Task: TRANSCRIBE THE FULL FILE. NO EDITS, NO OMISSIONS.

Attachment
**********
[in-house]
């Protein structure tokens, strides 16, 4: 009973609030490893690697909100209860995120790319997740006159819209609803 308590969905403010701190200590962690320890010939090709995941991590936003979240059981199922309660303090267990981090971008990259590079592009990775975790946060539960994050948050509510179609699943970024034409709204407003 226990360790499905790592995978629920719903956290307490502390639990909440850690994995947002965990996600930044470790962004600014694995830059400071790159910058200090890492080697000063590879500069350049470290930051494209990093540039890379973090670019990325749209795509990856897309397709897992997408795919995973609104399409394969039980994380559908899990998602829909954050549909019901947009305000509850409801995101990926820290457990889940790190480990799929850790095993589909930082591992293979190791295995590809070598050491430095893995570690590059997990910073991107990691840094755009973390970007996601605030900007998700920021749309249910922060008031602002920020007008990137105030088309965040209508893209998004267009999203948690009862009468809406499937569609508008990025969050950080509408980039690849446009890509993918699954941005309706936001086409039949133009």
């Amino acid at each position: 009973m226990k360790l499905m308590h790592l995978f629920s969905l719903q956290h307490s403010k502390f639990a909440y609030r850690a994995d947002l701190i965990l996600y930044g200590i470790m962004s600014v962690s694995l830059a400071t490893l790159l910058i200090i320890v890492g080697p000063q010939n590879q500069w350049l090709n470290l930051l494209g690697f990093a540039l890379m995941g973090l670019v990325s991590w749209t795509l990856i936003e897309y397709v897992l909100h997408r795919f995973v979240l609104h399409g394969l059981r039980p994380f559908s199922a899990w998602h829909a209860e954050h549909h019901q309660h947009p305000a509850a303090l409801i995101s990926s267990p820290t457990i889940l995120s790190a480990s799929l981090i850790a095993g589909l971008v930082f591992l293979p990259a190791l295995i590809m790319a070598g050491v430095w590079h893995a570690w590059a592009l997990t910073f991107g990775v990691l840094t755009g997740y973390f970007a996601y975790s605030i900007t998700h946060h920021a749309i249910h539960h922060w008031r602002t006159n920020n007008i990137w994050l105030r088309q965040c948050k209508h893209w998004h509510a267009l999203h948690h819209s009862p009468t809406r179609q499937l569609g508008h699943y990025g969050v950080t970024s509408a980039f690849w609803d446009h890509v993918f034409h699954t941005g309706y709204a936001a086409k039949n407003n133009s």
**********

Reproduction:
[in-house]
């Protein structure tokens, strides 16, 4: 009973609030490893690697909100209860995120790319997740006159819209609803 308590969905403010701190200590962690320890010939090709995941991590936003979240059981199922309660303090267990981090971008990259590079592009990775975790946060539960994050948050509510179609699943970024034409709204407003 226990360790499905790592995978629920719903956290307490502390639990909440850690994995947002965990996600930044470790962004600014694995830059400071790159910058200090890492080697000063590879500069350049470290930051494209990093540039890379973090670019990325749209795509990856897309397709897992997408795919995973609104399409394969039980994380559908899990998602829909954050549909019901947009305000509850409801995101990926820290457990889940790190480990799929850790095993589909930082591992293979190791295995590809070598050491430095893995570690590059997990910073991107990691840094755009973390970007996601605030900007998700920021749309249910922060008031602002920020007008990137105030088309965040209508893209998004267009999203948690009862009468809406499937569609508008990025969050950080509408980039690849446009890509993918699954941005309706936001086409039949133009």
């Amino acid at each position: 009973m226990k360790l499905m308590h790592l995978f629920s969905l719903q956290h307490s403010k502390f639990a909440y609030r850690a994995d947002l701190i965990l996600y930044g200590i470790m962004s600014v962690s694995l830059a400071t490893l790159l910058i200090i320890v890492g080697p000063q010939n590879q500069w350049l090709n470290l930051l494209g690697f990093a540039l890379m995941g973090l670019v990325s991590w749209t795509l990856i936003e897309y397709v897992l909100h997408r795919f995973v979240l609104h399409g394969l059981r039980p994380f559908s199922a899990w998602h829909a209860e954050h549909h019901q309660h947009p305000a509850a303090l409801i995101s990926s267990p820290t457990i889940l995120s790190a480990s799929l981090i850790a095993g589909l971008v930082f591992l293979p990259a190791l295995i590809m790319a070598g050491v430095w590079h893995a570690w590059a592009l997990t910073f991107g990775v990691l840094t755009g997740y973390f970007a996601y975790s605030i900007t998700h946060h920021a749309i249910h539960h922060w008031r602002t006159n920020n007008i990137w994050l105030r088309q965040c948050k209508h893209w998004h509510a267009l999203h948690h819209s009862p009468t809406r179609q499937l569609g508008h699943y990025g969050v950080t970024s509408a980039f690849w609803d446009h890509v993918f034409h699954t941005g309706y709204a936001a086409k039949n407003n133009s």